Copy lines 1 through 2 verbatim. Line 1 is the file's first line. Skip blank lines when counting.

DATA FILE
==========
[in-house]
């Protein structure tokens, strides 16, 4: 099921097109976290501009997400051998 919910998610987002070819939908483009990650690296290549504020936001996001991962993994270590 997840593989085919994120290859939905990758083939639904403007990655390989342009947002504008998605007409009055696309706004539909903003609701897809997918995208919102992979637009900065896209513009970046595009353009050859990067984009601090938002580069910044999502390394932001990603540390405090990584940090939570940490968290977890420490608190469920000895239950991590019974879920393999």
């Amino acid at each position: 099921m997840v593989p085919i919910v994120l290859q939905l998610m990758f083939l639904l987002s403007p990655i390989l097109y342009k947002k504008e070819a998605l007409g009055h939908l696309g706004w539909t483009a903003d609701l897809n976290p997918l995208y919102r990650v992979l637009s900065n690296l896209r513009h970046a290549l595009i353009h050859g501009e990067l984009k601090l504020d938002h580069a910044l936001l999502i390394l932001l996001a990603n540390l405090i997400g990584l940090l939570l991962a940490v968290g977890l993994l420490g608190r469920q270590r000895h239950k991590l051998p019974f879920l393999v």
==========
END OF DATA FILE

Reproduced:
[in-house]
């Protein structure tokens, strides 16, 4: 099921097109976290501009997400051998 919910998610987002070819939908483009990650690296290549504020936001996001991962993994270590 997840593989085919994120290859939905990758083939639904403007990655390989342009947002504008998605007409009055696309706004539909903003609701897809997918995208919102992979637009900065896209513009970046595009353009050859990067984009601090938002580069910044999502390394932001990603540390405090990584940090939570940490968290977890420490608190469920000895239950991590019974879920393999």